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Introduction

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It comes on suddenly like a cyclist getting a puncture. It was like someone getting up and slapping me around the face.

Derek Redmond describing the hamstring injury he suffered in the 1992 Olympic 400 m semi-final. Redmond famously got up and hobbled the remaining 250 meters of the race with the aid of his father

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Pain in the “hamstring region” can prove very frustrating for recreational and amateur athletes and may even be career threatening for professional sportspeople. Hamstring muscle strains are the most common cause of posterior thigh pain, but referred pain to this area is also common.

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The average number of days until return to sport for hamstring injuries ranges from 8 to 25 days.1 The incidence of recurrence is high. Up to one-third of hamstring injuries will recur, with the greatest risk being during the initial two weeks following return to sport.2

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This chapter focuses on:

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  • the relevant anatomy, which is critical to diagnosis, prognosis, and management

  • the clinical distinction between the major pathologies that cause posterior thigh pain

  • the increasingly appreciated role for diagnostic imaging for this injury

  • treatment approaches for the two types of acute hamstring injuries and for referred pain

  • the indications for considering early or late surgical treatment

  • how to make the, often difficult, return-to-play decision

  • preventing the rightfully feared setback—hamstring strain recurrence.

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Functional anatomy

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The hamstring muscle group (Fig. 31.1) consists of three main muscles—biceps femoris, semimembranosus, and semitendinosus. Biceps femoris has two heads—a long head and a short head. The long head is innervated by the tibial portion of the sciatic nerve (L5, S1–3), whereas the short head is innervated by the common peroneal portion (L5, S1–2).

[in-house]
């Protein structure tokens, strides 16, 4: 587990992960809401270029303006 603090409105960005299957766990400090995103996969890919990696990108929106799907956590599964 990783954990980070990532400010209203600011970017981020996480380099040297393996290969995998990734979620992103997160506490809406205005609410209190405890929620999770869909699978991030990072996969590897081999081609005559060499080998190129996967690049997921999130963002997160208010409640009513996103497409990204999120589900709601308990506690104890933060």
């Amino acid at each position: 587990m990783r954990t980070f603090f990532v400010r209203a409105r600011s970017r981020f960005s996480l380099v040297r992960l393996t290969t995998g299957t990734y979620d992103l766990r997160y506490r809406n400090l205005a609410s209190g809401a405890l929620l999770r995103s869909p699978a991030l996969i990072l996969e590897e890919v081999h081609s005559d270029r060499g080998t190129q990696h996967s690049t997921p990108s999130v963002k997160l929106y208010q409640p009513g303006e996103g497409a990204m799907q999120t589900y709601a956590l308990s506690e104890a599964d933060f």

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Figure 31.1

Anatomy of the posterior thigh

(a) Surface anatomy

Graphic Jump Location
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(b) Muscles of the posterior thigh

Graphic Jump Location
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The proximal hamstring complex (Fig. 31.1c) is a common site of much pathology and it has an intricate architecture.3 The long head of biceps femoris and semitendinosus share a common proximal tendon that arises from the medial facet of the ischial tuberosity. Semitendinosus muscle fibers originate from the ischial tuberosity and the medial aspect of the common tendon; muscle fibers from the long head of bicep femoris originate from the lateral aspect of the common tendon approximately 6 cm (2¼ in.) below the ischial tuberosity. The proximal semimembranosus tendon arises from the lateral facet of the ischial tuberosity and, moving distally, extends medially, passing ventral (deep) to the semitendinosus/biceps femoris long head common proximal tendon.

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